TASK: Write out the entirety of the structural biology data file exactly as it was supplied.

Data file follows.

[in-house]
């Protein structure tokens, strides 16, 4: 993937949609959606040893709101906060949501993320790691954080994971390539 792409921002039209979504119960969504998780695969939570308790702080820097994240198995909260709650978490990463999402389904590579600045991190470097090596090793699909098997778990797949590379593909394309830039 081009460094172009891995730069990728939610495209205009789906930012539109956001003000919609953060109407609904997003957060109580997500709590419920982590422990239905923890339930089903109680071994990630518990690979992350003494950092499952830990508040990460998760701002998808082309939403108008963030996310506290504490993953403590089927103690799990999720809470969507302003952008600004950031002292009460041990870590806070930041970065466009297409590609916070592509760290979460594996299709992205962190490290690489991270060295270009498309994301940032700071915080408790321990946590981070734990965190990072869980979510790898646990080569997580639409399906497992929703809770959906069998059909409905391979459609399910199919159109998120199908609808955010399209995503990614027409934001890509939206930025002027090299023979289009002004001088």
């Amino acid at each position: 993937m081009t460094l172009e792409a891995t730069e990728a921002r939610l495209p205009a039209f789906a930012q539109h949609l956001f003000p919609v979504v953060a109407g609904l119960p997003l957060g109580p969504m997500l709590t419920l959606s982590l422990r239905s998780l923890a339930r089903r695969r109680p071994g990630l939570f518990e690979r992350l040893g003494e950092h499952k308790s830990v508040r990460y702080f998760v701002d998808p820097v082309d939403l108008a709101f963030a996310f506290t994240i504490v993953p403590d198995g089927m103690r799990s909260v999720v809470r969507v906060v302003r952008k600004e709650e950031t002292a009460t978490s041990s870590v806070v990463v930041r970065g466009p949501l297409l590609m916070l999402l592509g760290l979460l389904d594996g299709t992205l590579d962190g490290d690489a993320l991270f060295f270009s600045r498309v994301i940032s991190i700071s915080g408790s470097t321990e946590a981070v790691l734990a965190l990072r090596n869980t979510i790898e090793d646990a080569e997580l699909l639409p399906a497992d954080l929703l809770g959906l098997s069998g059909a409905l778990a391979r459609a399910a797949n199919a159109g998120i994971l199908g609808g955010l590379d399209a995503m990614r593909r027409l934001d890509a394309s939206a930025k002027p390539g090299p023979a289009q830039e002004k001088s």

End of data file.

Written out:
[in-house]
């Protein structure tokens, strides 16, 4: 993937949609959606040893709101906060949501993320790691954080994971390539 792409921002039209979504119960969504998780695969939570308790702080820097994240198995909260709650978490990463999402389904590579600045991190470097090596090793699909098997778990797949590379593909394309830039 081009460094172009891995730069990728939610495209205009789906930012539109956001003000919609953060109407609904997003957060109580997500709590419920982590422990239905923890339930089903109680071994990630518990690979992350003494950092499952830990508040990460998760701002998808082309939403108008963030996310506290504490993953403590089927103690799990999720809470969507302003952008600004950031002292009460041990870590806070930041970065466009297409590609916070592509760290979460594996299709992205962190490290690489991270060295270009498309994301940032700071915080408790321990946590981070734990965190990072869980979510790898646990080569997580639409399906497992929703809770959906069998059909409905391979459609399910199919159109998120199908609808955010399209995503990614027409934001890509939206930025002027090299023979289009002004001088």
């Amino acid at each position: 993937m081009t460094l172009e792409a891995t730069e990728a921002r939610l495209p205009a039209f789906a930012q539109h949609l956001f003000p919609v979504v953060a109407g609904l119960p997003l957060g109580p969504m997500l709590t419920l959606s982590l422990r239905s998780l923890a339930r089903r695969r109680p071994g990630l939570f518990e690979r992350l040893g003494e950092h499952k308790s830990v508040r990460y702080f998760v701002d998808p820097v082309d939403l108008a709101f963030a996310f506290t994240i504490v993953p403590d198995g089927m103690r799990s909260v999720v809470r969507v906060v302003r952008k600004e709650e950031t002292a009460t978490s041990s870590v806070v990463v930041r970065g466009p949501l297409l590609m916070l999402l592509g760290l979460l389904d594996g299709t992205l590579d962190g490290d690489a993320l991270f060295f270009s600045r498309v994301i940032s991190i700071s915080g408790s470097t321990e946590a981070v790691l734990a965190l990072r090596n869980t979510i790898e090793d646990a080569e997580l699909l639409p399906a497992d954080l929703l809770g959906l098997s069998g059909a409905l778990a391979r459609a399910a797949n199919a159109g998120i994971l199908g609808g955010l590379d399209a995503m990614r593909r027409l934001d890509a394309s939206a930025k002027p390539g090299p023979a289009q830039e002004k001088s």